Awards aren't won, they're earned.
And, yes, a major award can help an artist's career; it can raise their profile and grab the attention of art directors, publishers, licensors, ad agencies, and collectors. The career benefits can be significant and long-lasting.
Above: The Spectrum Grand Master Award. The pyramid was sculpted by Joe DeVito and the grand master base was sculpted by Tim Bruckner. All of the awards have been entirely redesigned by Kristine and Colin Poole for Spectrum 22.
All that said (and as touched on in my comment about the Hugos), there are many excellent artists with vibrant, viable careers that haven't won major awards and who may never do so. That's sort of one of life's quirks. But just as receiving an honor has meaning, not receiving an award…doesn't. There is no shame in not receiving and award; it's not a criticism or dismissal. Of course it's always nice to win…anything…but careers tend to perk along rather nicely with or without an award sitting on the shelf.
Still, there is something else to consider when it comes to awards: symbolism. Not for the one (as Spock might say), but for the many.
Beyond the recognition of individual achievement, the awards—the iconic trophy, the ceremonies, the traditions—are a celebration of us all, of the art community as a whole. The more attention that is attained for what we do the better it is for everyone and awards—and the electricity and excitement of presentation ceremonies—are invaluable ways to grow the public's awareness and (hopefully) appreciation of who we are. They're educational moments.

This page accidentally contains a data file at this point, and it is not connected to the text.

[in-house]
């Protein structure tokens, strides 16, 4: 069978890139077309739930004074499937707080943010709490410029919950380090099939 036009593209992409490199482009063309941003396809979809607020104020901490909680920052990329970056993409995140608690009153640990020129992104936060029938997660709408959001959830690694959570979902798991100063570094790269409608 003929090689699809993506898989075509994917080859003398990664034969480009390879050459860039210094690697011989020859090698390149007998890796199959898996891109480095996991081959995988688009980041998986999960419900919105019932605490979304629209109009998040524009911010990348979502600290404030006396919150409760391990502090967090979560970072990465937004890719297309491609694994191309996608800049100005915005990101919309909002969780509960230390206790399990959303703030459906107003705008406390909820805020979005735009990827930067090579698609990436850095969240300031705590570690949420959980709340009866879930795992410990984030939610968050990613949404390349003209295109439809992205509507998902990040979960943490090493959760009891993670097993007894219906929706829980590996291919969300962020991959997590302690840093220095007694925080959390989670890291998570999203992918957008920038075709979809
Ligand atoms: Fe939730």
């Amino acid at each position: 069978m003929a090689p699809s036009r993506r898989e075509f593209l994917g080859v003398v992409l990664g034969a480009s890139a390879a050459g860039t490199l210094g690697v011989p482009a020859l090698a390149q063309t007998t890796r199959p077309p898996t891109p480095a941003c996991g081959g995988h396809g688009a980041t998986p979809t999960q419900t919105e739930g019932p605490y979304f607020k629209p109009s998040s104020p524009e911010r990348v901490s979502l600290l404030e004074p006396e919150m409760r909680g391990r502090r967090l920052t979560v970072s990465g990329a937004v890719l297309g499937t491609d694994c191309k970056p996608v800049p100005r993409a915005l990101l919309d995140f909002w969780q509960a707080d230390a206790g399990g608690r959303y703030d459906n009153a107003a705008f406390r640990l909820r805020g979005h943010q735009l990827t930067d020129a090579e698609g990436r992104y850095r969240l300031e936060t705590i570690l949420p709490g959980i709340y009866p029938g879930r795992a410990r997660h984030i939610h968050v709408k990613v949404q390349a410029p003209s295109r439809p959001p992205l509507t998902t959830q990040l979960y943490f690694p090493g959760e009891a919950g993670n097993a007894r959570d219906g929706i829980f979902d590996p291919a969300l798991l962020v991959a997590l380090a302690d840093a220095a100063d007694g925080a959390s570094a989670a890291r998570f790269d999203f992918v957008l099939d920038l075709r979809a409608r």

That was the motivation behind the Spectrum Awards ceremony as part of Spectrum Fantastic Art Live. It would have been infinitely easier—and cheaper—to give the awards out in a hotel ballroom or in the convention center, but…where's the fun in that? Artists and their works affect our lives every day in an infinite number of ways so it only seems right that for at least one night of the year there's a spotlight on the art community with a gala in a real theater with all the trappings.
I was watching a documentary about the history of the Oscars® and Helen Mirren joked that at the ceremony the losers in the audience outnumbered the winners and that they didn't even have a bar to make it better. Then she said seriously, "But it is an honor—it's true—to not only be nominated, but to be able to be together and share in the accomplishments of our fellows." I agree.
So, yes, awards matter.
And for the Spectrum 22 awards ceremony…we have a bar. We will happily comp Dame Helen's badge if she'd like to attend.
Above: The Spectrum 22 awards will be presented May 23 at the historic Folly Theater in Kansas City during Spectrum Fantastic Art Live 4. You can see all of the award finalists in each category here.